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The Daily Tar Heel

Students rattled by officer’s visit for noise complaint

Housemates Zach Rachuba and Jerome Allen were taken by surprise when a Chapel Hill police officer and the director of the Office of Fraternity & Sorority Life and Community Involvement showed up at their door one Friday, seemingly out of the blue.

The visit from Officer Mike Mineer and Aaron Bachenheimer was part of an initiative to educate off-campus students on the town noise ordinance and to promote being a good neighbor. Mineer said reaching out to students has had a pronounced effect on noise complaint numbers.

“Since that has started and we have been religiously doing follow-ups, calls in the 2013-14 calendar year have dropped by almost 18 percent,” he said.

Rachuba and his three housemates received a noise complaint during a February party. The junior said he was surprised to see an armed officer and a University official at their doorstep nearly a month after the noise complaint.

“It was really inappropriate,” Rachuba said. “We don’t need an off-campus RA.”

Mineer said part of his job as an officer in the town of Chapel Hill’s criminal investigations and alcohol law enforcement division is to review the past week’s noise complaint reports. Every week, Mineer said he spends about two hours making follow-up visits to the houses with noise complaint reports. Mineer said snow, spring break and personal vacations delayed some of his visits in March.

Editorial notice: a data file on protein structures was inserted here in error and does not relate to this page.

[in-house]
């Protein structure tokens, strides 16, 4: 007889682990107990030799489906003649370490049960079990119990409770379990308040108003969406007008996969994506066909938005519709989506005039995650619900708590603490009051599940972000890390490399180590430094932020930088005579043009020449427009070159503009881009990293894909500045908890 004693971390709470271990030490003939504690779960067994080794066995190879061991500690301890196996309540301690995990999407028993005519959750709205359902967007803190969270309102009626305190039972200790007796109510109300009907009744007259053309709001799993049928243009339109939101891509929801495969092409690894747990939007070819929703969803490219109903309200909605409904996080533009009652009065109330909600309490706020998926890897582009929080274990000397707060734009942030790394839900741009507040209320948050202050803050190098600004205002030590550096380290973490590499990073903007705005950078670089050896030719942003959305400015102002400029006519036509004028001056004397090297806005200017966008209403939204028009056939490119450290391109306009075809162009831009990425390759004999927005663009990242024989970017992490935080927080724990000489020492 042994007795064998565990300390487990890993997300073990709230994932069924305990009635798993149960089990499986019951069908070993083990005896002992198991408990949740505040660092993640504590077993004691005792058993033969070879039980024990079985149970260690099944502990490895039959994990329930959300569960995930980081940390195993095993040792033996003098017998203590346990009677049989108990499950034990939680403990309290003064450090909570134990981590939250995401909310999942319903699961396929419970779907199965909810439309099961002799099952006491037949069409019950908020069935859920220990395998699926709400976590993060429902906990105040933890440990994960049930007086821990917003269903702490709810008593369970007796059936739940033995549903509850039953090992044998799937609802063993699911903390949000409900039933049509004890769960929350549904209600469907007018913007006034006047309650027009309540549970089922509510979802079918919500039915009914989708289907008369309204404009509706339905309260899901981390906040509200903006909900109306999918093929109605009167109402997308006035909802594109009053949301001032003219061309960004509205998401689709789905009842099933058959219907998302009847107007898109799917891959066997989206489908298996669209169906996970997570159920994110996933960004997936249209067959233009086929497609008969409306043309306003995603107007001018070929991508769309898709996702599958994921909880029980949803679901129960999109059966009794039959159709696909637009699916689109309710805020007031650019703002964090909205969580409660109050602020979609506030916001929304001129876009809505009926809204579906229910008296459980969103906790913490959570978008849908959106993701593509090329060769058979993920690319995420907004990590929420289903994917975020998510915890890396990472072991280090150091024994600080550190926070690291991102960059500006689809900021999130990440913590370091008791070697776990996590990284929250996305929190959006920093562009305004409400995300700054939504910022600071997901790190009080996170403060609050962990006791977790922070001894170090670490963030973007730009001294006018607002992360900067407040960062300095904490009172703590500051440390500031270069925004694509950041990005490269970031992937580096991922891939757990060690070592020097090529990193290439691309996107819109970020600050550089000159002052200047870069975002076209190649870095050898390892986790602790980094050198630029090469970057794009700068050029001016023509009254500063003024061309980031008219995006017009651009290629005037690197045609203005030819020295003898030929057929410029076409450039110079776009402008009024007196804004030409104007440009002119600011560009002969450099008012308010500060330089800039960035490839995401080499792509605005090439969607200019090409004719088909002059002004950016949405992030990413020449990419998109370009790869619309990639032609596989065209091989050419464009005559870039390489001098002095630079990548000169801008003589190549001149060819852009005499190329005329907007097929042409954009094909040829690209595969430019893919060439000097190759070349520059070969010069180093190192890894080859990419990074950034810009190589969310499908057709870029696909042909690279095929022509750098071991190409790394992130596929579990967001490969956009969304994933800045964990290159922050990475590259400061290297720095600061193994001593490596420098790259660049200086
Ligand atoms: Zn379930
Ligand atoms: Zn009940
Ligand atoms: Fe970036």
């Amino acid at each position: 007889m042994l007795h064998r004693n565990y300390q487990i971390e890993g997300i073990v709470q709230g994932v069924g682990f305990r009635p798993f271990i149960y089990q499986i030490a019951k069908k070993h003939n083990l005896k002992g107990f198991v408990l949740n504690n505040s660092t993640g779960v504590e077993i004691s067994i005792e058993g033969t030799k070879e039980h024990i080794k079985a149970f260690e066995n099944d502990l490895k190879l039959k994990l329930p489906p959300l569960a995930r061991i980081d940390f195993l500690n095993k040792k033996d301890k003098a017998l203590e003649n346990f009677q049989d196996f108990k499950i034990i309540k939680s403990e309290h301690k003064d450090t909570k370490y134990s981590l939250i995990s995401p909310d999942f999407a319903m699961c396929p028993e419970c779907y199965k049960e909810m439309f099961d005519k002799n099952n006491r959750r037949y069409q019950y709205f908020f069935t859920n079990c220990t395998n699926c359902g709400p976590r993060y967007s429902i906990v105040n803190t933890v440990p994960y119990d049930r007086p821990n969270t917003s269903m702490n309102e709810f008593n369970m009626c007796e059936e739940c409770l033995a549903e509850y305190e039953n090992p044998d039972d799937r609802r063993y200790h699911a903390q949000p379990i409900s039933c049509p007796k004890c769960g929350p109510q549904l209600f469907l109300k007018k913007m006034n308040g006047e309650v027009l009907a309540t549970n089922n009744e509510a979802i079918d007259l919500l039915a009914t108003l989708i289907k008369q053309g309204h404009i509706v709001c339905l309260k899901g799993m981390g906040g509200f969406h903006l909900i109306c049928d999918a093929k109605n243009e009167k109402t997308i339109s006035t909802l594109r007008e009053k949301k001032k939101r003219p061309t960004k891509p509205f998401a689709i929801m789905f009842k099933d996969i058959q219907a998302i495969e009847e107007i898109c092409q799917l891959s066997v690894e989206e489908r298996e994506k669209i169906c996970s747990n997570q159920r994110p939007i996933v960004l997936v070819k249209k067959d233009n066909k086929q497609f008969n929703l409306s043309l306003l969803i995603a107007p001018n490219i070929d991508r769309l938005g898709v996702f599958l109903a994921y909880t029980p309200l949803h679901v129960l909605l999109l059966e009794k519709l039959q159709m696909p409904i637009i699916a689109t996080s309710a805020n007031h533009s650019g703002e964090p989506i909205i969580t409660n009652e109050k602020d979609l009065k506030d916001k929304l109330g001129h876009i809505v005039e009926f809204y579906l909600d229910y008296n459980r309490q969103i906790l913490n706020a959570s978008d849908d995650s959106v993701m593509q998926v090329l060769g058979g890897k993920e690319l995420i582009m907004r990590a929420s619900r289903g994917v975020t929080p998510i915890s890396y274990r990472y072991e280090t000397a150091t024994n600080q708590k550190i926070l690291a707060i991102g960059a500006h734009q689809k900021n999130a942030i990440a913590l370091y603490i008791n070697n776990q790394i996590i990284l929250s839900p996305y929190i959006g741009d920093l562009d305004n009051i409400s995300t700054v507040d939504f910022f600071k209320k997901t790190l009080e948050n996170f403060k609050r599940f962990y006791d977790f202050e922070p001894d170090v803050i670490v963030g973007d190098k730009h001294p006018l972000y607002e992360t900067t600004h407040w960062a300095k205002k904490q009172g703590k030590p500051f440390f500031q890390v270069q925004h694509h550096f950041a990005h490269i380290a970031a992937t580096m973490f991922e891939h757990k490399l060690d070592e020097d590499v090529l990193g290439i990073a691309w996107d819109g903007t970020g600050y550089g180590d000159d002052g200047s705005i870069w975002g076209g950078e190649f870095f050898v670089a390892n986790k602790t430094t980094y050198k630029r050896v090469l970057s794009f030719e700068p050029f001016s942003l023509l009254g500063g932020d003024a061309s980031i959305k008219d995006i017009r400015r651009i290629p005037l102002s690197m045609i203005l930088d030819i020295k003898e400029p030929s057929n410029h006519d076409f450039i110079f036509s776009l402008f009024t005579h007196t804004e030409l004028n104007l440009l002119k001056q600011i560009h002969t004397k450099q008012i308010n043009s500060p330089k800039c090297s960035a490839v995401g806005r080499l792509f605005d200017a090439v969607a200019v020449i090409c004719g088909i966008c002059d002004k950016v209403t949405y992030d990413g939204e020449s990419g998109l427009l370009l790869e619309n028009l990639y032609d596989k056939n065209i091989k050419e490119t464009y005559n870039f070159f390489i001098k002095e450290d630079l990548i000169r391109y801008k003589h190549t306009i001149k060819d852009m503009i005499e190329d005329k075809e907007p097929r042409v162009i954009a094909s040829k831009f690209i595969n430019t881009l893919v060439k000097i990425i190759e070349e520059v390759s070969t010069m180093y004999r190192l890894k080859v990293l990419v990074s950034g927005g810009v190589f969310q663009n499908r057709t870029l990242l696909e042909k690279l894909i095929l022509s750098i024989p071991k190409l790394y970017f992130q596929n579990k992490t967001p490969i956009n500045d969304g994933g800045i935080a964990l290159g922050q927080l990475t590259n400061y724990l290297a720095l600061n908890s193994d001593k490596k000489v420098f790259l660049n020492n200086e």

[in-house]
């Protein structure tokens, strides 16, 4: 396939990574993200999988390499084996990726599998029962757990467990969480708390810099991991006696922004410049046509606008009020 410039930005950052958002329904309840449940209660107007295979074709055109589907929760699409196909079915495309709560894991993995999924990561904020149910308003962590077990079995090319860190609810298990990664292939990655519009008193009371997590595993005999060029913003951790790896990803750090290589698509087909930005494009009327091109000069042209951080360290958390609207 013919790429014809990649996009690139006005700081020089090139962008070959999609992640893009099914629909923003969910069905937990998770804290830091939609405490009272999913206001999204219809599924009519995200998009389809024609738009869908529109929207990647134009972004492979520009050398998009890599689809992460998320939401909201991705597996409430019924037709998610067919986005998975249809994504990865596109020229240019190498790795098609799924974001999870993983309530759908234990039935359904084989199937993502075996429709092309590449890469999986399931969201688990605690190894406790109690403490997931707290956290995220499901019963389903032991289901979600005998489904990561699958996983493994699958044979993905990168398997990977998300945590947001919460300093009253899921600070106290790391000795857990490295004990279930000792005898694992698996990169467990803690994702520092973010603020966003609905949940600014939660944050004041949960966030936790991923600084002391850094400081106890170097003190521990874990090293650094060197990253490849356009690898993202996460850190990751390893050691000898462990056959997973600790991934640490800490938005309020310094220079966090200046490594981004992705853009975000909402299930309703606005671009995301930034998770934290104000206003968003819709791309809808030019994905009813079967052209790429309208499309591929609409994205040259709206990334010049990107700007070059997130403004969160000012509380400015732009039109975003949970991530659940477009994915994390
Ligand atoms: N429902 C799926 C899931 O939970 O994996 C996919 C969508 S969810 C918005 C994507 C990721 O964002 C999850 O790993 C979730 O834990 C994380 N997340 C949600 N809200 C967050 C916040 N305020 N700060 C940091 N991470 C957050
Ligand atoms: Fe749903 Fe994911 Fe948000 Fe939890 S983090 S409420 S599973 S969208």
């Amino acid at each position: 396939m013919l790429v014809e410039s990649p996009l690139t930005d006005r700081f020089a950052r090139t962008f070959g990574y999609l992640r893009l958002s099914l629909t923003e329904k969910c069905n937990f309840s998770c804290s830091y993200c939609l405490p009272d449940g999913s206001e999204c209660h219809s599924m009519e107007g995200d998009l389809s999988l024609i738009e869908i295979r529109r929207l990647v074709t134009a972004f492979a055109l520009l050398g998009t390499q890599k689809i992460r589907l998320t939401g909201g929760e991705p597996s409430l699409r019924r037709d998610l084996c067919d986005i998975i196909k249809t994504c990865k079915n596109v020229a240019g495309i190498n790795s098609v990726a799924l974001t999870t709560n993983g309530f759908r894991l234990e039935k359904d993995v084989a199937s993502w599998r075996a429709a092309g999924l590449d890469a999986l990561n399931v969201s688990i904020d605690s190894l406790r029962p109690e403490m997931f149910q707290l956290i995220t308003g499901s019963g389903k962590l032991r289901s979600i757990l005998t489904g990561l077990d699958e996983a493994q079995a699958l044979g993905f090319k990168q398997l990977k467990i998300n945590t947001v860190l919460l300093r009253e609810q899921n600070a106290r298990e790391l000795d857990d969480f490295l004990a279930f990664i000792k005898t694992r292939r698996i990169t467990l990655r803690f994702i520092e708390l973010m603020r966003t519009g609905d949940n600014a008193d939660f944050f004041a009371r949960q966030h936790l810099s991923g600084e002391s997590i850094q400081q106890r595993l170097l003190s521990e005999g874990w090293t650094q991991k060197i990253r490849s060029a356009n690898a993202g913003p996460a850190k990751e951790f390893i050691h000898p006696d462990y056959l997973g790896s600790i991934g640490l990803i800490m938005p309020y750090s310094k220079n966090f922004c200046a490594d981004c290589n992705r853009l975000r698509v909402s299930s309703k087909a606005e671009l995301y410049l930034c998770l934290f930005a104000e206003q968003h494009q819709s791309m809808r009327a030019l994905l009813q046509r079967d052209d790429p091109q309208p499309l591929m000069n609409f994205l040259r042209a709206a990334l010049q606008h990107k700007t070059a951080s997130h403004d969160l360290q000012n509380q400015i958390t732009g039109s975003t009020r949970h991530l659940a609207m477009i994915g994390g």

Allen said the 15-minute follow-up visit from Bachenheimer and Mineer felt condescending and insincere.

“He tried to say things like ‘we’re just looking after you,’” Allen said. “He wanted to be on our side, but we knew he wasn’t on our side.”

Mineer said his goal is to reinforce the good neighborhood partnership and explain the Chapel Hill town ordinance that covers noise. He said he wants to help students avoid the misdemeanor violation, which involves a fine of up to $150 plus court costs.

Mineer said Chapel Hill is the only town he is aware of that conducts in-person follow-up visits for noise complaints. He said that most students are cooperative and appreciative of the visit.

“Ninety-nine percent of the students we talk to are very receptive,” Mineer said. “We want you to have a good time without getting in trouble.”

Mineer said Rachuba and Allen were an exception.

“They were the most uncooperative residents we’ve ever encountered … I’ve made an arrest for drugs and those people were more polite,” he said.

Rachuba said he has written a letter to Chancellor Carol Folt about the issue, and housemate Kenzie Kline said she would follow suit.

“I think the whole thing was totally unnecessary,” Kline said. “We’re adults. We don’t need another lecture. If we do something to get us in trouble again, it’s really on ourselves.”

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